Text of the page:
The performance of PBR is extremely low to the point where the point where i cant think of a single platform that cant run a complex scene with PBR. Most of the heavy lifting is pre-calculated so there is not much of a cost. The diffuse model is still the same, and you can still use blinn specular you just add fresnel (very fast) for rim lighting/reflections and a geometry term ( very very fast) for ensuring incoming light is not lost withing a surface. I believe epic showed part of the rouge one (star wars) running in realtime using PBR + more and that tends to be as compelx as you can get as it is designed to mimic the real world. As for stylised i have sean everything done with PBR from low poly to realism and all existing materials should work perfectly fine with PBR as long as you scrap the specular map (easily replaced). So in theory it means that porting to PBR is a case of just using the right material path and make sure you have a neutral roughness and metallic so traditional textures done look out of place without roughness and metallic maps.
As for the image you linked i assume it to be done in Blender Cycles. If that is the case then it is likely using a BRDF identical to what PBR in games approximates so in terms of results it should be identical to if you set it up with PBR, although without added effects like DOF. All pathtraces to my knowledge simulate a BRDF of some form just out of the nature of their design. Take that as you wish but i cant imagine a single style or outcome you can do with traditional rendering that cant be done in PBR especially not for performance reasons.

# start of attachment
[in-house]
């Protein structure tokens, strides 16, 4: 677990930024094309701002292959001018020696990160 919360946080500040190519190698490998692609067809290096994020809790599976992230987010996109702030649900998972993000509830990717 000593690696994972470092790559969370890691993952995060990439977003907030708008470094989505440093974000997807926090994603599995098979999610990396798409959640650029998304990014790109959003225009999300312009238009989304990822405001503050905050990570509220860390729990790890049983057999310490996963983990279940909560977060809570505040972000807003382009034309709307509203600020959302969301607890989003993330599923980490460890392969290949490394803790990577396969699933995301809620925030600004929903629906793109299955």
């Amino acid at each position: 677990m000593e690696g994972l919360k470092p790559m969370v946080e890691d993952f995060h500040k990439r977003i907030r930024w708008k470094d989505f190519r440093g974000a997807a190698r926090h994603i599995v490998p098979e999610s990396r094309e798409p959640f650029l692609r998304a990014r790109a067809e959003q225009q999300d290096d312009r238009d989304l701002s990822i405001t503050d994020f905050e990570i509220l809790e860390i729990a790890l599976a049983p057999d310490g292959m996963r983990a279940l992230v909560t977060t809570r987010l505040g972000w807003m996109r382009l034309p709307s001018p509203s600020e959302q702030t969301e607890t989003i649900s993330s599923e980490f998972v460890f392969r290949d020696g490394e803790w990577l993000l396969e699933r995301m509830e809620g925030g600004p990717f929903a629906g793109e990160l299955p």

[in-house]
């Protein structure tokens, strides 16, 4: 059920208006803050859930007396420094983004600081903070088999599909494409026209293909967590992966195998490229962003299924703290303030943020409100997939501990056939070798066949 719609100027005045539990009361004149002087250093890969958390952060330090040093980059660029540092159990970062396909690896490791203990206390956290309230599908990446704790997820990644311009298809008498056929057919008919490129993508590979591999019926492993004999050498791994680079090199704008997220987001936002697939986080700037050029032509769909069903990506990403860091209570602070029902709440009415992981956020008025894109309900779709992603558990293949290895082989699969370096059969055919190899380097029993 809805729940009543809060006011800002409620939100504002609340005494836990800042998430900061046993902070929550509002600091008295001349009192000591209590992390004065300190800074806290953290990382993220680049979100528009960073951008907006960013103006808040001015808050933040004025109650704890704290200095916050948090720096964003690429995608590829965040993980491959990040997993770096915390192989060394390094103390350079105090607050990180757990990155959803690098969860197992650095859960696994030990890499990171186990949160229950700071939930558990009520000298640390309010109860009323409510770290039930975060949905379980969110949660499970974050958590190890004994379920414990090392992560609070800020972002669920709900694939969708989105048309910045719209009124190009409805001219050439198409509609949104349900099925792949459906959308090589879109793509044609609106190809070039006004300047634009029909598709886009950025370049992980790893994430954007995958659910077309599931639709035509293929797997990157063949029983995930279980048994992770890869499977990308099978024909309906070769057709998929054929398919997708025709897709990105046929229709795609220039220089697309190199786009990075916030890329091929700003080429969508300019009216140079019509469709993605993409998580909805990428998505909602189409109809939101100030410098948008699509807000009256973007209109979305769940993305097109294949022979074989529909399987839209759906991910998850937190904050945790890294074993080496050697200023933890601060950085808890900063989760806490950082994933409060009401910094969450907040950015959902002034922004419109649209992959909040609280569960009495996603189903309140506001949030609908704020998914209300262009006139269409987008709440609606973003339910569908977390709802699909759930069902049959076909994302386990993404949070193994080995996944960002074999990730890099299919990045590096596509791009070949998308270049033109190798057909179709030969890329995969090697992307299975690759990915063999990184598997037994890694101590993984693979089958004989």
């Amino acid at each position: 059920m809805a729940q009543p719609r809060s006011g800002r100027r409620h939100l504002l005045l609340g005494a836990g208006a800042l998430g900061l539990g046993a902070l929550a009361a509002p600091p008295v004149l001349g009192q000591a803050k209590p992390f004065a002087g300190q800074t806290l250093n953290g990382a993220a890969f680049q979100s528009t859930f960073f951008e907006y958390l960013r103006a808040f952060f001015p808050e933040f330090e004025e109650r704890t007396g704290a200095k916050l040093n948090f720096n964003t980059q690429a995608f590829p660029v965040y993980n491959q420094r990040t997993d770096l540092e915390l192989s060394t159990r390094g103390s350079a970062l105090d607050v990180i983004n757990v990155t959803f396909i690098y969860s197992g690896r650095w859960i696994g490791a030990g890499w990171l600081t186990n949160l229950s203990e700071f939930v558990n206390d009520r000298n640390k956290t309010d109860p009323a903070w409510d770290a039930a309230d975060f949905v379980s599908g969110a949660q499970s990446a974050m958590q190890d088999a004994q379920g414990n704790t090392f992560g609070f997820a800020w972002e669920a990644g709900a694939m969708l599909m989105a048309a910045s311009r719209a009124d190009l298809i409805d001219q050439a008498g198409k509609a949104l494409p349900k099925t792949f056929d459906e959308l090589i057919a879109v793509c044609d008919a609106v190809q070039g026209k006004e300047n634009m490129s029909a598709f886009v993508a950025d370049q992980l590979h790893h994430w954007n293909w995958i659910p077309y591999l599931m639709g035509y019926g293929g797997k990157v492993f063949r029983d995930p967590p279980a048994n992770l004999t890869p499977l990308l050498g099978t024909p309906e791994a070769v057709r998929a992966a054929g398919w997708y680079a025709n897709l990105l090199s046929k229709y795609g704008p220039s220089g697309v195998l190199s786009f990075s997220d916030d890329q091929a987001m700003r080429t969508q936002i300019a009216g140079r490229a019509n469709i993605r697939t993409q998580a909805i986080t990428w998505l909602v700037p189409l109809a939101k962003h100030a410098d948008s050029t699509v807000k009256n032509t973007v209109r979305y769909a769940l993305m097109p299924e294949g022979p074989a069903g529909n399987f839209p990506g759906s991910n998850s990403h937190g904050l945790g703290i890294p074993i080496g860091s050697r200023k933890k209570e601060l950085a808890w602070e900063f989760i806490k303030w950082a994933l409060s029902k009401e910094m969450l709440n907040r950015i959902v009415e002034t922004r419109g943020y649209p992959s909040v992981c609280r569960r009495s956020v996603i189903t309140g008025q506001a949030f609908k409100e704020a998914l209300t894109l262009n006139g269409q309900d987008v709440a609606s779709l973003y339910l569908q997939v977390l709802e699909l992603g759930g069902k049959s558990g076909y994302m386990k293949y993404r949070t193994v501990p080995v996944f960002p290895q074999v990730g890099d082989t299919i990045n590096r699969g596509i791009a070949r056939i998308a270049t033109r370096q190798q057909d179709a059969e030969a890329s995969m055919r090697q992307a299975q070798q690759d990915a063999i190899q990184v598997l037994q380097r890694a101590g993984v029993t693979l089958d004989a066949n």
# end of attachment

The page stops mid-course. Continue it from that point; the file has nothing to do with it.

Take that as you wish but i cant imagine a single style or outcome you can do with traditional rendering that cant be done in PBR especially not for performance reasons.
I’m comfortable taking your word for it at this point. You might have hit the nail on the head by saying traditional rendering. I am perhaps thinking of “non-traditional” rendering. I will experiment with PBR for my use-case further (when I tried it last time it seemed to slow down my scenes considerably, but it’s not unlikely it was my own fault) and will pass judgment then.